Louie Croft Boyd

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Louie Croft Boyd

R.N.
Born1871
DiedJune 15, 1951 (aged 79–80)
Denver, Colorado, US
EducationB.A., Colorado Training School for Nurses, 1899
Certificate of Hospital Economics, Teachers College, Columbia University, 1909
OccupationHospital superintendent of nurses
Nursing instructor
Years active1900–1941
Known forFirst licensed nurse in state of Colorado (1905)
Medical career
InstitutionsDenver General Hospital
Rio Grande Hospital, Salida, Colorado
St. Luke's Hospital, Denver
Wyoming General Hospital, Rock Springs, Wyoming
Minnesota State Sanatorium for Consumptives

Louie Croft Boyd (1871 – June 15, 1951) was an American nurse, hospital superintendent of nurses, nursing instructor, and writer. As a lobbyist for the newly formed Colorado State Trained Nurses Association, she advocated for legislation to regulate the licensing of nurses in Colorado. Upon passage of the bill in 1905, she applied for and became the first licensed nurse in the state. She was posthumously inducted into the Colorado Nurses Association Hall of Fame and the Colorado Women's Hall of Fame in 2004.

Early life and education[edit]

Louie Croft Boyd was born in New York in 1871.[1] As a teenager, Boyd was active in the cause of women's suffrage and wrote for a newspaper. In 1892 she relocated to Colorado for health reasons, and during her convalescence became interested in nursing.[2] She enrolled at the newly opened Colorado Training School for Nurses at Denver General Hospital, where she earned her B.A. in 1899.[3]

She did postgraduate work at Chicago Presbyterian Hospital in 1904, and became a registered nurse in Colorado in 1905 and in Minnesota in 1909.[3] In 1909 she earned a Certificate of Hospital Economics at Teachers College, Columbia University.[4] She was also an alumnus of the University of Colorado Denver, the University of Denver, and the University of New Mexico.[2]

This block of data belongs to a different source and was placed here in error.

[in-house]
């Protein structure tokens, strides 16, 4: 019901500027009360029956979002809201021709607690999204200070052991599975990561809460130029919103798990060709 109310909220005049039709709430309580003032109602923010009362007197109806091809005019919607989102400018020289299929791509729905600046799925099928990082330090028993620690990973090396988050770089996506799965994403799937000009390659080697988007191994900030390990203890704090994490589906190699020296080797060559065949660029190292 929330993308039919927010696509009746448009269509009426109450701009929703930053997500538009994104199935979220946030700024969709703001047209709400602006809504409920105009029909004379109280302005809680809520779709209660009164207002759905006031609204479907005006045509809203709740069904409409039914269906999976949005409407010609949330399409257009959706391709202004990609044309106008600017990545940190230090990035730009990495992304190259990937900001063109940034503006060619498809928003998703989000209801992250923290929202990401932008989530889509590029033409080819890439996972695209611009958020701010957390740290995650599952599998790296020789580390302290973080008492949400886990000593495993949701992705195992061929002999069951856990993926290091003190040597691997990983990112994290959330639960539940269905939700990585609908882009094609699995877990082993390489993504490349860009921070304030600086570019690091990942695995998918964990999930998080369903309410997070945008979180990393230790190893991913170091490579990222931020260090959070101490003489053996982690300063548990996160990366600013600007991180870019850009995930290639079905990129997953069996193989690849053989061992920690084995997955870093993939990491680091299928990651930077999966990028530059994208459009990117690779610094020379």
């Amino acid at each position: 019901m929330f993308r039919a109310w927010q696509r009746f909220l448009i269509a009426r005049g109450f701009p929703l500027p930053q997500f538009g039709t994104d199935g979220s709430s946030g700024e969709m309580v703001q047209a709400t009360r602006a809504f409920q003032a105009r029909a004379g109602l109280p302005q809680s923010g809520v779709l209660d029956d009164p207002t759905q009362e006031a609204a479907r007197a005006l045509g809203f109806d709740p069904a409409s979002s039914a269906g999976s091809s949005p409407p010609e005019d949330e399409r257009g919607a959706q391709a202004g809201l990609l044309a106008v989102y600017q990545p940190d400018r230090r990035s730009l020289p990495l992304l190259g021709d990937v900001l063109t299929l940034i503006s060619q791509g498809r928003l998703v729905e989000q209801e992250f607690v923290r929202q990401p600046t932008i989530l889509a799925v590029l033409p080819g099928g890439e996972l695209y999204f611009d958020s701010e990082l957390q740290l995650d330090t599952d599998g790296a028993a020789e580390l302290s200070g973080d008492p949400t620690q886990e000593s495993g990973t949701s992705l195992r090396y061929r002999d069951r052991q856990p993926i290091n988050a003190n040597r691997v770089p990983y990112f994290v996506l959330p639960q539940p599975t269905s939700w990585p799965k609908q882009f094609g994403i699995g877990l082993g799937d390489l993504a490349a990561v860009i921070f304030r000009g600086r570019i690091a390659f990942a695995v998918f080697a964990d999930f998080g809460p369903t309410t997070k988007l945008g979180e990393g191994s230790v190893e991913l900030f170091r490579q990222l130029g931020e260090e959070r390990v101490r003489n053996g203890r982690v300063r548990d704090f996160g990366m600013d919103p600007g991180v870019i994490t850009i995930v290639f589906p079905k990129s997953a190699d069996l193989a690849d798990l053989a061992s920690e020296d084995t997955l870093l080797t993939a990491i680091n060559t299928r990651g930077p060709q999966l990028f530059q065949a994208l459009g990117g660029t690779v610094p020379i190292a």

Career[edit]

Boyd was appointed Superintendent of Nurses at Denver General Hospital and Rio Grande Hospital in Salida in 1900. She worked in the same capacity at St. Luke's Hospital in Denver; Wyoming General Hospital in Rock Springs, Wyoming; and the Minnesota State Sanatorium for Consumptives.[3][5]

In 1910 she began training nurses at Park Avenue Hospital, City and County Hospital, and Children's Hospital of Denver.[3] During World War I, she was a Red Cross Instructor and Examiner in Elementary Hygiene and Home Care of the Sick, and was involved in the formation of a military base hospital in Denver.[2][3] She later taught at the University of Colorado and the University of New Mexico.[2][6]

Memberships[edit]

In 1904 Boyd participated in the establishment of the Colorado State Trained Nurses Association (today the Colorado Nurses Association).[5] She served that organization as secretary from 1904 to 1906.[3] She was also the group's first lobbyist, in which capacity she advocated for legislation to regulate the licensing of nurses.[5] When the bill was passed into law in 1905, creating the State Board of Nursing Examiners, Boyd applied for her own license, becoming the first licensed nurse in the state on July 26, 1905.[5][7] Boyd's 1911 work State Registration for Nurses (updated in 1915) summarizes the laws applying to nurse registration throughout the United States and notes the differences in regulatory rules among states.[8]